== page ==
In this study [Table 1] and [Table 2] and [Figure 1] and [Figure 2], 236 serum samples satisfied the definite selection criteria and processed for both ANA and line immunoassay tests. 77/236 (32.6%) of serum samples were positive for both ANA and line immunoassay wherein the florescent ANA pattern could be correlated with the presence of specific antibodies delineated by the immunostrip. The most common ANA pattern observed in this study was Speckled pattern [Table 3] and [Table 4], [Figure 3] and [Figure 4] and [Image 3] (n = 47, 61.03%). SSA/Ro-52, SSB in all of the cases and in varying combinations with RIB and RNP/Sm was observed. Hence SSA/Ro-52 and SSB presence was seen in 100% of cases with the speckled pattern.
Table 1: Number of Samples Tested

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Table 2: Gender Preponderance

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Figure 1: Total Number of Samples tested

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Figure 2: Gender preponderance

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Table 3: Spectrum of ANA-IIF Patterns Observed in the Study Population

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Table 4: Immunoassay Details of ANA-IIF Speckled Pattern (Number: 47 Samples)

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Figure 3: Spectrum of ANA.IIF patterns observed in the study population

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Figure 4: Immunoassay details of ANA-IIF speckled pattern (Number: 47 samples) Others- SSA, dsDNA, Histones, AMA, Sm, Nucleosomes, Ribosomal pattern, Ro52, SS-B, PM-SCL

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The next most common ANA pattern observed in this study was Homogenous [Image 4] and [Table 5] and [Figure 5] (n = 24, 31.16%). It showed an association with dsDNA (n = 9), PCNA and nucleosomes (n = 4) with variable intensities of Sm, dsDNA (n = 3). Most of the cases with Homogenous pattern had antibodies against dsDNA, nucleosomes and histones.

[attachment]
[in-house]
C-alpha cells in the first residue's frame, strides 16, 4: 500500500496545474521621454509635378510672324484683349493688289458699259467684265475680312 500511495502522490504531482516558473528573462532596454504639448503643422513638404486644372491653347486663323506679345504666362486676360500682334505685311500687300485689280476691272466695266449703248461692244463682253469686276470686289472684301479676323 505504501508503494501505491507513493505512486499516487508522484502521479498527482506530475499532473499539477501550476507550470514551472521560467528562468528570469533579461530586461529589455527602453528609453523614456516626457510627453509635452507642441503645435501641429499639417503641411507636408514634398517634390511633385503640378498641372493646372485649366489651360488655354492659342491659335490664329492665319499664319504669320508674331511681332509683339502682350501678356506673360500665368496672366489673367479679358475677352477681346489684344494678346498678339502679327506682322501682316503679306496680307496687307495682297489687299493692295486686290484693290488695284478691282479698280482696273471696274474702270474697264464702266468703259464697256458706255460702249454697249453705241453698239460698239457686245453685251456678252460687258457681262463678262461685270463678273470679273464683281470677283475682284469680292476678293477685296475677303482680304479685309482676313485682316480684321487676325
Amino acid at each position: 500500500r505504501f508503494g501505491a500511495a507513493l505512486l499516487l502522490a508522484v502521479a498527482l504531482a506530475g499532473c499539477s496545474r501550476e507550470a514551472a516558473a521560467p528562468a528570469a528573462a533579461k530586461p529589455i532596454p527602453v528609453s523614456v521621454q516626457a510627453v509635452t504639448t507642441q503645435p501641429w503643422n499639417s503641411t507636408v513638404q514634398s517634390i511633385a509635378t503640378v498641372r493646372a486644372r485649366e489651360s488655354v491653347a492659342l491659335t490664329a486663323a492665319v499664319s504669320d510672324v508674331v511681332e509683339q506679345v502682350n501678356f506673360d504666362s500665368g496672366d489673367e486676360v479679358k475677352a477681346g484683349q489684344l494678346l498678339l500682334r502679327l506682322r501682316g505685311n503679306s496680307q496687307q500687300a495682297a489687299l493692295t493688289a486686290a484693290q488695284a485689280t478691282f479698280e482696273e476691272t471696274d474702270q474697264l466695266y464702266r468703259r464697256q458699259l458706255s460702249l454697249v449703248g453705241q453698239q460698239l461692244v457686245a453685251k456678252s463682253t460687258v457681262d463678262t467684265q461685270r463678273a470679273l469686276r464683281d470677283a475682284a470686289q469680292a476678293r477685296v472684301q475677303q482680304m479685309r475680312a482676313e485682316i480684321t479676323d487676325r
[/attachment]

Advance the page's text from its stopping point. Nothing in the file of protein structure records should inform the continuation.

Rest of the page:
Table 5: Immunoassay Details of 24 Samples with ANA-IIF Homogenous Pattern

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Figure 5: Immunoassay details of 24 samples with ANA-IIF Homogenous pattern

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The centromeric [Table 6] and [Image 6] homogenous pattern with nucleoli accentuation [Image 7] and nucleolar dots patterns [Image 5] were seen only in two cases each (2.59%). Fifty per cent of cases (n = 3) were positive for centromeric protein-B. Scl-70 (n = 1, 2%) was seen with the nucleolar pattern. Due to a small number, no definite correlation could be drawn between the nuclear pattern and the antibodies present in case of nucleolar pattern.
Table 6: Immunoassay Details of 8 Samples with ANA-IIF Other Patterns

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Out of 236, 77 were tested positive on IF and Line immunoassay whereas only one was tested positive on IIF, with line immunoassay being negative [Table 1]. Review of both IIF and line immunoassay was done and based on the clinical history, the pattern was not found to be significant. On the contrary, 43 were tested positive for Line immunoassay and negative for IIF. 7 of these sera tested positive for SSA/Ro-52 while 2 tested positive for Scl-70 and 4 tested positive for Jo-1.

A similar observation was made by Vos et al. and Hoffman et al.[5] This is explained by the fact that the line immunoassay is more sensitive to detect SSA/Ro-52 than ANA-IIF even when Hep-2000 cells were used. Scl-70 antibodies, which is of importance in polymyositis was also missed with Immunofluorescence. Scl-70 reactivity goes unreported with ANA-IIF as Scl -70 antibodies exhibit a cytoplasmic positivity rather than nuclear staining pattern on IIF they might be not reported and ANA could have been reported as negative. Hence, cytoplasmic staining pattern identification is equally important.